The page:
Sunday, 17 May 2015

Pitch Perfect 2 (12A)

I still remember watching Pitch Perfect for the first time.

A Glee episode with a better cast was not my idea of fun, but it had so much heart and humour you couldn't help but fall in love with the damn thing.

And they had the decency to leave it as a stand-alone film...

Or not.


Oh well, what else you gonna do on a sunny Sunday afternoon?

Picking up three years after they left us, PP2 has the girls still together and still hugely successful on the acapella scene.

Until Fat Amy has a slight accident in front of the President.

Still, from such unlikely scenarios comedy sequels are born, and so the girls set about regaining their reputation while having personal growth moments en route to the World Championships in Denmark.

Where else?

If you saw and loved PP1, PP2 has everything you want. It's not quite as good as the original (but hey, what is?), but that really doesn't matter.

Anna Kendrick and Rebel Wilson again lead the way, re-energising their characters with huge amounts of warmth and humour, while (as before) the rest of the cast help add to the chaos and the fun.

Holding the whole thing together once more are John Michael Higgins and writer/director Elizabeth Banks as the bitchy commentators who are now running their own podcast and seemingly somehow not getting sued in the process.

Granted, this is not as flawless as the first film - a lot of scenes end up feeling like sketches that have been loosely linked and the German group feel more than a smidge cliched - but it makes you laugh.

There are cheap gags, clever gags, slapstick gags, moments that make you squirm... It's got the lot.

And more cheesy pop and rock songs than you can shake an oar at.

Plus a list of cameo stars that no self-respecting dog could sniff at.

And that's why you can forgive the flaws - up to, and including, the fact no one actually sings acapella as there's always a sodding drum machine kicking about somewhere.

And everyone's been auto-tuned beyond repair.

But hey, that's the modern music industry folks. Quibbles over...

One of the clever tricks PP2 pulls is to sneak in some really dark bits of humour to puncture the more sweet moments, meaning you're never quite sure where it's heading next - while at the same time knowing exactly where it's heading.

It's not dark, or edgy, but that doesn't matter - it's a comedy, it's job is to make you laugh, and it manages that in fine style.

And yes the ending is about as saccharine as you'd expect, but by then you won't care about the fact your eyes seem to be leaking.

Just make sure you stay for the post-credit Voice sequence.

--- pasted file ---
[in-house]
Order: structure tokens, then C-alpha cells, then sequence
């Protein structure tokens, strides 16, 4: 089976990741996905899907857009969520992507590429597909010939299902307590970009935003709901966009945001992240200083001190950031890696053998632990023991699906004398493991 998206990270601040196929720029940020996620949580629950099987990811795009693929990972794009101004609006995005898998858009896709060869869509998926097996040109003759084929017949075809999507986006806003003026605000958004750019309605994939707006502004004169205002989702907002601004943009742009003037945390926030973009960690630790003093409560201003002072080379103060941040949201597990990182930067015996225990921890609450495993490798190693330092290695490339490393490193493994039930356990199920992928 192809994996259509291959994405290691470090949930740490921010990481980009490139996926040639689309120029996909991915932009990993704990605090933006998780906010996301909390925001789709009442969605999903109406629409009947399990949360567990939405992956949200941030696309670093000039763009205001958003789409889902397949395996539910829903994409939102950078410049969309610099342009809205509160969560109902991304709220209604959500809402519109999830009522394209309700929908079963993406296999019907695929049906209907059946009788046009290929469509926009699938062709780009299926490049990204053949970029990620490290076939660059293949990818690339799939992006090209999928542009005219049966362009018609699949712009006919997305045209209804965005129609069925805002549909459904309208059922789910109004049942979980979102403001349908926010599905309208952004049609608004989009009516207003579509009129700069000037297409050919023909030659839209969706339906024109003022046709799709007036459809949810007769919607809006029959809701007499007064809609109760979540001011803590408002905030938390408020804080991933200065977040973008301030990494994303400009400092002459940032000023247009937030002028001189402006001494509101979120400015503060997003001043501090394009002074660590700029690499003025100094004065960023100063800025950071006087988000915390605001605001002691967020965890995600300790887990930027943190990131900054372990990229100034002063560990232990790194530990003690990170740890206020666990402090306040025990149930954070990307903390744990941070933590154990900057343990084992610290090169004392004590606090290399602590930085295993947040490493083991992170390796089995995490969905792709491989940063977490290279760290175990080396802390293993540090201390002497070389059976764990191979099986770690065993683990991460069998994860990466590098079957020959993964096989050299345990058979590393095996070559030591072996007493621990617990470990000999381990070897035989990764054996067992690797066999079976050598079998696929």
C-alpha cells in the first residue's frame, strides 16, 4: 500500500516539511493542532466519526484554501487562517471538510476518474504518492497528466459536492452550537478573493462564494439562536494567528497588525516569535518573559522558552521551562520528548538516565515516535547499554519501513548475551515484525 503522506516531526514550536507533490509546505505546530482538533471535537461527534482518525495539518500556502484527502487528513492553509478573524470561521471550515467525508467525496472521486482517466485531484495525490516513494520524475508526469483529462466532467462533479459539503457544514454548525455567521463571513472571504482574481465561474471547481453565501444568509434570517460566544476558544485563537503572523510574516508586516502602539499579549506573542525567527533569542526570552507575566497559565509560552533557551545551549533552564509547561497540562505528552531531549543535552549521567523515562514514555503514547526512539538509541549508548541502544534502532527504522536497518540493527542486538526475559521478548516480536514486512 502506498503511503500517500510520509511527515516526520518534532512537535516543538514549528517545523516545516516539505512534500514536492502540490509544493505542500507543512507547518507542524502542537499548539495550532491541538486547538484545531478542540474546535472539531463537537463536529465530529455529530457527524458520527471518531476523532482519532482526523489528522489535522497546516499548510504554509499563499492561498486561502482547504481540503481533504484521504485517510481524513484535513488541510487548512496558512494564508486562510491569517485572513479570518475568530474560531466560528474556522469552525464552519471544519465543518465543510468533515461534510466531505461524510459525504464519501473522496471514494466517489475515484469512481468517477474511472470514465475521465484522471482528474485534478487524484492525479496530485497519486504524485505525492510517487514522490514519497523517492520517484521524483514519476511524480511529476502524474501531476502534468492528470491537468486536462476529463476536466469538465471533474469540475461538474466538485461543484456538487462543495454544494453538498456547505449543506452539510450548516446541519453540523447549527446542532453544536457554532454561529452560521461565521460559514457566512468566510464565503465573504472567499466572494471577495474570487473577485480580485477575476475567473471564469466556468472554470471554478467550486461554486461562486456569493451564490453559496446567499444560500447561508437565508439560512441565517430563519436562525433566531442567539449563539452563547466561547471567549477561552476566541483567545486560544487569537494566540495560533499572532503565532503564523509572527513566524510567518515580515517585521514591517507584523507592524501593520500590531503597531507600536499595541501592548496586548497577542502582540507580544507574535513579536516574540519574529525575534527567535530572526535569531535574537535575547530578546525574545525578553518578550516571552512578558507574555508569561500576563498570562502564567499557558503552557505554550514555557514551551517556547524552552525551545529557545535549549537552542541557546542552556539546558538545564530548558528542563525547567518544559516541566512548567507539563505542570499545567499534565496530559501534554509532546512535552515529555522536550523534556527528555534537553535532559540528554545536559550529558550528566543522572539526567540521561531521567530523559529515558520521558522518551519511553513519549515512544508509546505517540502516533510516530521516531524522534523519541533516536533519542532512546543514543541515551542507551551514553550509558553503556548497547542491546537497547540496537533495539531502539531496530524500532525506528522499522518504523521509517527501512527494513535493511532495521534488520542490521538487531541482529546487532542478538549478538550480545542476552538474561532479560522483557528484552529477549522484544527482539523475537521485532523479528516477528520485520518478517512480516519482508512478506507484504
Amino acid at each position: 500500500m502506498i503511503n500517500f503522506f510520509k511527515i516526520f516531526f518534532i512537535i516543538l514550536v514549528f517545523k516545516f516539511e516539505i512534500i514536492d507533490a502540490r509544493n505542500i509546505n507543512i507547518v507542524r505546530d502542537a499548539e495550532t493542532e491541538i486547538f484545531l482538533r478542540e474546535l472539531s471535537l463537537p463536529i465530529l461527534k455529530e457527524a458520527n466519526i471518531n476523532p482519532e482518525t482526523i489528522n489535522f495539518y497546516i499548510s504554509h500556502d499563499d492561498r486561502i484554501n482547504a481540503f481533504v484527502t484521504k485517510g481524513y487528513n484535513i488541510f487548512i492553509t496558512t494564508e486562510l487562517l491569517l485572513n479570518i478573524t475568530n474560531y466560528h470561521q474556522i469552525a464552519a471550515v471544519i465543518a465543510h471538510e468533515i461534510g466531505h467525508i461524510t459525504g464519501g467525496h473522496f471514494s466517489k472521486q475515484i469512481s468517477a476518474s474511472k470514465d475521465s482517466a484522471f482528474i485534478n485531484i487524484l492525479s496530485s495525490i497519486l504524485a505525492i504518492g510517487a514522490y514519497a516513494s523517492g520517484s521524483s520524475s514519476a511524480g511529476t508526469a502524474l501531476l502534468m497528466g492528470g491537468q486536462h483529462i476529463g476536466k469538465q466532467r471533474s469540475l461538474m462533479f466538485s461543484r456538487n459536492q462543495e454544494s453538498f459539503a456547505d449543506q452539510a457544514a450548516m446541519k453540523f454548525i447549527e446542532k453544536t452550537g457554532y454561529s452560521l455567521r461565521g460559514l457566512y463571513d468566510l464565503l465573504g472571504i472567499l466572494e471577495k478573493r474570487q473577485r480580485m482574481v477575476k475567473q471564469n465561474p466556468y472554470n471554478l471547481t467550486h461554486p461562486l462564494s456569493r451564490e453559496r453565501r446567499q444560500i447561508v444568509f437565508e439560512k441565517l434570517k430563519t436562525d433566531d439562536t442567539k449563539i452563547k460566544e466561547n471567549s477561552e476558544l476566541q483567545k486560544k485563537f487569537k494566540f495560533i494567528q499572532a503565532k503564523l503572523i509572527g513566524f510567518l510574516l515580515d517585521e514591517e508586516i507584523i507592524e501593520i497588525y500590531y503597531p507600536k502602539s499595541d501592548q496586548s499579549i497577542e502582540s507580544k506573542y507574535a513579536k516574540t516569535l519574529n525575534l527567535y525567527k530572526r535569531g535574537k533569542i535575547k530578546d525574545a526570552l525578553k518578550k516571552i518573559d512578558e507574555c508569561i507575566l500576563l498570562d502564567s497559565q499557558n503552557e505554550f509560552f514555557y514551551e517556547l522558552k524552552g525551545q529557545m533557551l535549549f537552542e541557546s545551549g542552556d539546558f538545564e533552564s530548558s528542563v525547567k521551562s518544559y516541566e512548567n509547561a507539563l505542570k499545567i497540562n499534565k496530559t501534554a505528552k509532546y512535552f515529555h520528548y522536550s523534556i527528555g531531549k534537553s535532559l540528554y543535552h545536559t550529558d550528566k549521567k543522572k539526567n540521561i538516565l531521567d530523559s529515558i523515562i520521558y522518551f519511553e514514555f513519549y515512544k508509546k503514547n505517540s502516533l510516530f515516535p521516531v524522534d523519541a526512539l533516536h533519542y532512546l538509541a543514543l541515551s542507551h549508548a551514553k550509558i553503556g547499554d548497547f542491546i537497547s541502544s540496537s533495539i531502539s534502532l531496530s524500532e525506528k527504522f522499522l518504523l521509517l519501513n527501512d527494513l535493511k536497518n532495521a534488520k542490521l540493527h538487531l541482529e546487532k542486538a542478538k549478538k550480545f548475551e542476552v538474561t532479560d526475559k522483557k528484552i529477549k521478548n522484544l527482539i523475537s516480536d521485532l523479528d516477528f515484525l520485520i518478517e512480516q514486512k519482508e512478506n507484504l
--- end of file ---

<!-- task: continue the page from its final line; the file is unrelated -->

Mad Max: Fury Road (15)

I've driven home from cinemas on more occasions than I care to count.

As someone who passed his test back when it was actually a difficult thing to do, the simple act of hopping behind the wheel and heading home is one I am quite at ease with.

Except for today.

Today, I had to really make sure I didn't just hit the gas and race like hell. I did, however, keep a constant vigilance for other vehicles coming after me.

Because, you know, I'm not an idiot.

And why, I hear you ask, were you behaving like this?

Simple. Mad Max. It's what this film does to you.

Now, I'll be honest, having had a quick refresh of the first three films (the last of which came out 30 years ago) I approached Fury Road with some trepidation.

I know the original trilogy has it's fans, but I can't stand alongside them. The original films were terrible.

And not in a good way.

Terrible acting, abysmal dialogue, plots that made less sense than an unsubtitled Welsh soap opera - they really had nothing going for them.

So why, then, when such a winning formula has been loyally stuck to, was this one so much more fun?

Let's be clear about this from the off - this is not a good film. Not in the traditional sense at least.

The plot (Max is captured, escapes, gets captured again, gets thrown into a chase for others who have escaped, helps them with said escape) is as dumb as you'd expect. Especially when you factor in all the made-up words for stuff, plus the dumb names people are given.

(Before you start, yeah, I know, it's sci-fi, dumb names come as standard - it's just they seem dumber here.)

As for the dialogue, that's a heady mix of half-garbled words crossed with brief moments of weighty prose lacking any real weight.

Then there's Max himself.

As a noted Tom Hardy fan, this is not his finest hour (that's still Locke) - especially given he's channelling his inner Bane, mask and odd accent included.


Despite all this.

Despite everything.

This film is one hell of a lot of fun.

Charlize Theron (as Imperator Furiosa - see, told ya) and Nicholas Hoult both put in fine performances, and while Hardy may not be asked to do much he makes you feel every punch and swing as the endless action set-pieces fly past.

And it's relentless.

Coming in at just under two hours, there really is no let-up from the car chases, fights, shoot-outs, bike chases, scraps, pursuits and melees.